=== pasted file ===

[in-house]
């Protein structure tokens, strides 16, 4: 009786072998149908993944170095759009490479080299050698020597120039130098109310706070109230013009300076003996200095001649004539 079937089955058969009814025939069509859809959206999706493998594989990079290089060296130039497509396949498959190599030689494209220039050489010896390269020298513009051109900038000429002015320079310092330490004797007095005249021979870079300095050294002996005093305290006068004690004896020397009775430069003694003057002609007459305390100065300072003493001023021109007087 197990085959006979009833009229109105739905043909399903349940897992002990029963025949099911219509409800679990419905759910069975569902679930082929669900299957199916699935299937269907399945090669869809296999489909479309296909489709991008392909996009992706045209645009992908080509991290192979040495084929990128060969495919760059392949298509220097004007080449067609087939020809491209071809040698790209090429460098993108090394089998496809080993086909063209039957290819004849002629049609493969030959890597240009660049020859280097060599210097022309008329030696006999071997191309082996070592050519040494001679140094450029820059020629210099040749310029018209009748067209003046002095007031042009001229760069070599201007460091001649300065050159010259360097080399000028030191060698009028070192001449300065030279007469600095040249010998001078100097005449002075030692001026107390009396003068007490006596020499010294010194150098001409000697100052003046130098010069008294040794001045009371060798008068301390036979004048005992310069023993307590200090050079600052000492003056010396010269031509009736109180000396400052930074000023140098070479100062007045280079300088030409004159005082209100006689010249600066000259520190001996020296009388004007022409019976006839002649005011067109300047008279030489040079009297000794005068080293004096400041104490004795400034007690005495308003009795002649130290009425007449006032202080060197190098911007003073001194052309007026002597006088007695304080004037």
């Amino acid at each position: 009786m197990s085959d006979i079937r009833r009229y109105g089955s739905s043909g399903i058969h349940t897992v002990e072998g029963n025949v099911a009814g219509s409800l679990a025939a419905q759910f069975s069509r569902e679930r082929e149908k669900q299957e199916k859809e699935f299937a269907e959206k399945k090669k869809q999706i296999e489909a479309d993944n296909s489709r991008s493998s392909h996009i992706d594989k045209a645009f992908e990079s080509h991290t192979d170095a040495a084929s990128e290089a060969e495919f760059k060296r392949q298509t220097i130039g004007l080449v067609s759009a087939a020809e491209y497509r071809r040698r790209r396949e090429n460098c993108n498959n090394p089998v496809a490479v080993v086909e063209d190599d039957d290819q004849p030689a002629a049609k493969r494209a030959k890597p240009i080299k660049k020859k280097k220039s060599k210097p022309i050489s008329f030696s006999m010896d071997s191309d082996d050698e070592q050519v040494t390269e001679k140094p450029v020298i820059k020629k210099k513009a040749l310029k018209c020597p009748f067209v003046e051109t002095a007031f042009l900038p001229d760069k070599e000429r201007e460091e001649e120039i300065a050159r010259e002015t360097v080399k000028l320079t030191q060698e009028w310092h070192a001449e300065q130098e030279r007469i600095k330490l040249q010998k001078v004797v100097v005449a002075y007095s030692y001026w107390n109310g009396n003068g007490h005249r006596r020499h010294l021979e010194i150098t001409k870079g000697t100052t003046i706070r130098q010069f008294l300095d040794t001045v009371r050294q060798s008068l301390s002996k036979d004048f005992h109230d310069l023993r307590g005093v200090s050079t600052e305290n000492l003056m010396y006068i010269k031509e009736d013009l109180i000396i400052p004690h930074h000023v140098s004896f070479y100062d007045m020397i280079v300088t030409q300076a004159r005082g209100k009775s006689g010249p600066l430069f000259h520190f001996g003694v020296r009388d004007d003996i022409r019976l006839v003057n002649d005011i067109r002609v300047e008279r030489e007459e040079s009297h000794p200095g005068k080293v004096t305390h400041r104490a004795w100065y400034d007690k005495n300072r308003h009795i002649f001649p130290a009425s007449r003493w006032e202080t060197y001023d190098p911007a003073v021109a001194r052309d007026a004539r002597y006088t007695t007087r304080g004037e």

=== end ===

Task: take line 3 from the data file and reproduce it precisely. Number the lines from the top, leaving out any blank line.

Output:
């Amino acid at each position: 009786m197990s085959d006979i079937r009833r009229y109105g089955s739905s043909g399903i058969h349940t897992v002990e072998g029963n025949v099911a009814g219509s409800l679990a025939a419905q759910f069975s069509r569902e679930r082929e149908k669900q299957e199916k859809e699935f299937a269907e959206k399945k090669k869809q999706i296999e489909a479309d993944n296909s489709r991008s493998s392909h996009i992706d594989k045209a645009f992908e990079s080509h991290t192979d170095a040495a084929s990128e290089a060969e495919f760059k060296r392949q298509t220097i130039g004007l080449v067609s759009a087939a020809e491209y497509r071809r040698r790209r396949e090429n460098c993108n498959n090394p089998v496809a490479v080993v086909e063209d190599d039957d290819q004849p030689a002629a049609k493969r494209a030959k890597p240009i080299k660049k020859k280097k220039s060599k210097p022309i050489s008329f030696s006999m010896d071997s191309d082996d050698e070592q050519v040494t390269e001679k140094p450029v020298i820059k020629k210099k513009a040749l310029k018209c020597p009748f067209v003046e051109t002095a007031f042009l900038p001229d760069k070599e000429r201007e460091e001649e120039i300065a050159r010259e002015t360097v080399k000028l320079t030191q060698e009028w310092h070192a001449e300065q130098e030279r007469i600095k330490l040249q010998k001078v004797v100097v005449a002075y007095s030692y001026w107390n109310g009396n003068g007490h005249r006596r020499h010294l021979e010194i150098t001409k870079g000697t100052t003046i706070r130098q010069f008294l300095d040794t001045v009371r050294q060798s008068l301390s002996k036979d004048f005992h109230d310069l023993r307590g005093v200090s050079t600052e305290n000492l003056m010396y006068i010269k031509e009736d013009l109180i000396i400052p004690h930074h000023v140098s004896f070479y100062d007045m020397i280079v300088t030409q300076a004159r005082g209100k009775s006689g010249p600066l430069f000259h520190f001996g003694v020296r009388d004007d003996i022409r019976l006839v003057n002649d005011i067109r002609v300047e008279r030489e007459e040079s009297h000794p200095g005068k080293v004096t305390h400041r104490a004795w100065y400034d007690k005495n300072r308003h009795i002649f001649p130290a009425s007449r003493w006032e202080t060197y001023d190098p911007a003073v021109a001194r052309d007026a004539r002597y006088t007695t007087r304080g004037e």